Park cites Kim Chi-ha, the minjung poet and advocate of life, who noted that women and men should be equal in all ways. Kim insists that the rich and the poor must be equal, that the high and the low must be on the same level. Kim, one could say, calls for the elimination of all social discrimination between the strong and the weak.61) He posits that sangsaeng can function as a paradigm for a way of thinking that awakens people to the need one has to think of others. This will transform humanity’s civilization of confrontation, strife, and war into one of reconciliation, harmony, peace, and unity not only at the personal level but also at the social and civic level. Haewon-sangsaeng, therefore, can be said to introduce 홍익인간 (hong ik in gan), a way of benefiting all people and the world of 재세이화 (jae se li hwa), a way of making the world better as a virtue for all Korean society.62)
Park uses a key concept of tonghak thought:63) innaechun (humanity is heaven).64) In tonghak thought, God was in all persons, including women, slaves, outcasts, the handicapped, and the poor. Essential to this meaning of innaechun is benefiting the oppressed, the poor, and the powerless. “The other person was to be seen as the bearer of heaven or god (si ch’on ju). As such, the obeisance rendered to the divine (or by the minjung to the yangban and especially the emperor) was to be rendered to every person (sa in yo ch’on, or treat people as though they were God), and this concretely meant the practice of obeisance to persons of the underclass including women, children, and slaves.” 65) Kang Jeung-San expanded this notion into “treat all persons as you treat God.” 66) This fundamental ethical norm contributes to the Christian understanding of all persons as being imago Dei, which in turn is the basis for the intrinsic dignity of all human beings.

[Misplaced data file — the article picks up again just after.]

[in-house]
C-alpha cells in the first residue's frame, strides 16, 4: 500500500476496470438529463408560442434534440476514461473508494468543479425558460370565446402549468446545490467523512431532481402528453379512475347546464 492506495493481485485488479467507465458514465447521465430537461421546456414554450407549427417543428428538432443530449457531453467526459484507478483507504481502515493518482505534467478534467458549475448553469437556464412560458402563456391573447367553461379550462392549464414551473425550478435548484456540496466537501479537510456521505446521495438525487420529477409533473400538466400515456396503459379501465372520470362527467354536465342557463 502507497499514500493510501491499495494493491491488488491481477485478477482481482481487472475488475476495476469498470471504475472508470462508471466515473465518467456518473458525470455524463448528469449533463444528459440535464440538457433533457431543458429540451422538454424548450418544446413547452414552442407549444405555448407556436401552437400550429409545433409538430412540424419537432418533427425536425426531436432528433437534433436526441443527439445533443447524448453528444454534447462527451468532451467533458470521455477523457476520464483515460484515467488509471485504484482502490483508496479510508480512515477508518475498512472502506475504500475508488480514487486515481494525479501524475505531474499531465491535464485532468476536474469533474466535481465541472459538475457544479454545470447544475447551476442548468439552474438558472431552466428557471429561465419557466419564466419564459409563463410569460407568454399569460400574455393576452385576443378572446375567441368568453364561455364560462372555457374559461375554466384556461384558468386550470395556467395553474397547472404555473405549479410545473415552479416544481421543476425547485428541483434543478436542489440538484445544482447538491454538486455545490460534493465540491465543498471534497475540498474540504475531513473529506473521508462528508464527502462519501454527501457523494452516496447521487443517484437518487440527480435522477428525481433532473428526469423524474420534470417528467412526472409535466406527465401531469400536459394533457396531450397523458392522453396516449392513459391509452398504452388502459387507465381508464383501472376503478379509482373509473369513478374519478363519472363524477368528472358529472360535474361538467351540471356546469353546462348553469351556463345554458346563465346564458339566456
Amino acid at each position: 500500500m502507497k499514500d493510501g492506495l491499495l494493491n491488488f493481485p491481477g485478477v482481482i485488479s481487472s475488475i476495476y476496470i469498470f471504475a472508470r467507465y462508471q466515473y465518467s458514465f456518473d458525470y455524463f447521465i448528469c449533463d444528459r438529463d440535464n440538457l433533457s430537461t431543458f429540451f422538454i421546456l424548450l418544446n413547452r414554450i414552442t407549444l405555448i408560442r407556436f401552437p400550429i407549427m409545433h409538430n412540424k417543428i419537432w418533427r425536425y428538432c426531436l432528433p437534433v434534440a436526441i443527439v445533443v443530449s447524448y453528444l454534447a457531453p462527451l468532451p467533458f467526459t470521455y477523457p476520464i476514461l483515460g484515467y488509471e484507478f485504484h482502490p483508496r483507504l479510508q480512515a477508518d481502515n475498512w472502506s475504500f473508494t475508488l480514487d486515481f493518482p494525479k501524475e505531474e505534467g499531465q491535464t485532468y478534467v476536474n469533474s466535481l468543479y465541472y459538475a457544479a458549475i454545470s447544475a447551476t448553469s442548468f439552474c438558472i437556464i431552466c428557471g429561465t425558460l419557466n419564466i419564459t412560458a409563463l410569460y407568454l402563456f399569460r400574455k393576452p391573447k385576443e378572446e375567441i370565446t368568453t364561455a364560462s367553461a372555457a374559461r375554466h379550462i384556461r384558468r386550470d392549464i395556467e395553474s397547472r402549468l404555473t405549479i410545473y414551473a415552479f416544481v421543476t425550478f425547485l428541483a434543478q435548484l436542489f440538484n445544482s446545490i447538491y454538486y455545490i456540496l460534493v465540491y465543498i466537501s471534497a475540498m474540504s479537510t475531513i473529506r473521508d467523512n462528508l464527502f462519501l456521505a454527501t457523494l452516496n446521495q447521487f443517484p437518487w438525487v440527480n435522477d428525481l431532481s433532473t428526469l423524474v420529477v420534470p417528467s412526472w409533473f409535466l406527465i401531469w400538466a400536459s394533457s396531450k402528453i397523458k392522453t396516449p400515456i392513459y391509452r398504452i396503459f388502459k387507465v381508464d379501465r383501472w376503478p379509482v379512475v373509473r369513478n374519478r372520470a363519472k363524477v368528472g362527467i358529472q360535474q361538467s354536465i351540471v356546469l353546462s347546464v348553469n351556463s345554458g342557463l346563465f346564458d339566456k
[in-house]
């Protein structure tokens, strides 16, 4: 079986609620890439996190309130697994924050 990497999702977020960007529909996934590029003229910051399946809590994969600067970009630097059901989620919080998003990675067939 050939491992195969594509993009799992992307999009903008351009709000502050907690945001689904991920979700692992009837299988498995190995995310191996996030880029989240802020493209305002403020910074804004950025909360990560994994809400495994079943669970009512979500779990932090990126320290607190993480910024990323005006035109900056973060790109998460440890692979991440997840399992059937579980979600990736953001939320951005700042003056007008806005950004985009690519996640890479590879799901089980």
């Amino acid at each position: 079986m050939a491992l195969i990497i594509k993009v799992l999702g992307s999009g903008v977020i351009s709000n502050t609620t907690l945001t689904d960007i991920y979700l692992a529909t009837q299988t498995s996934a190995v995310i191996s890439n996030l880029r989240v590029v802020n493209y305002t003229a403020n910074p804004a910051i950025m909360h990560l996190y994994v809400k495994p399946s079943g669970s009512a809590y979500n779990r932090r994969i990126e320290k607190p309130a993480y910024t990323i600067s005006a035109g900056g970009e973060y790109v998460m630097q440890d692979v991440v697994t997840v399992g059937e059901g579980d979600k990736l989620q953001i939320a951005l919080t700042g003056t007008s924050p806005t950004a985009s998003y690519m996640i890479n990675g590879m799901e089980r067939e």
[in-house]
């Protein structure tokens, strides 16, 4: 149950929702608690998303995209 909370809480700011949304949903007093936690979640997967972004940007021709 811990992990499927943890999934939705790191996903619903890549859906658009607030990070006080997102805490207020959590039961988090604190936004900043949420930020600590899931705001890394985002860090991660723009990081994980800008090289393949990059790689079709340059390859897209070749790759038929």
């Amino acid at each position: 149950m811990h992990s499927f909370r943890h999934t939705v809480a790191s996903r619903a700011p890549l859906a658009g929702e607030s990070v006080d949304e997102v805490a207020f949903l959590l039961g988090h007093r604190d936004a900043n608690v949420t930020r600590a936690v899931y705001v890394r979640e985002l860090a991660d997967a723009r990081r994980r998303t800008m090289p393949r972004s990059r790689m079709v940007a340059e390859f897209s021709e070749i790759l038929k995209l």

Hong also works in the notion of innaechun. He posits that the core meaning of innaechun refers to injon (人尊) (human nobility) that is related to haewon-sangsaeng.67) He asserts that injon - which is realized by helping neighbors succeed in their lives - is achieved through haewon-sangsaeng .68) In this sense, haewon-sangsaeng is considered a religious and an ethical virtue. It is a way to liberation-salvation and to justice (reconciliation) in the world.69)
In this respect, I am proposing a Christian ethics of reconciliation for Korean reunification. It makes clear that if we call ourselves Christians, then we have to be involved in the work of reunification. Reconciliation focuses on building together shared vision of the future. Reconciliation is not so much about the past as it is about the future. Reconciliation is to move beyond revenge and hatred. There can be no communion in the world if there is no reconciliation, that is, if there is no healing of the divisions that exist in the world. Reconciliation is a key element in the work unity. Reconciliation enables us not only to counter in every way possible enmity and opposition, but actually to foster openness and understanding of differences. Reconciliation will help us create a world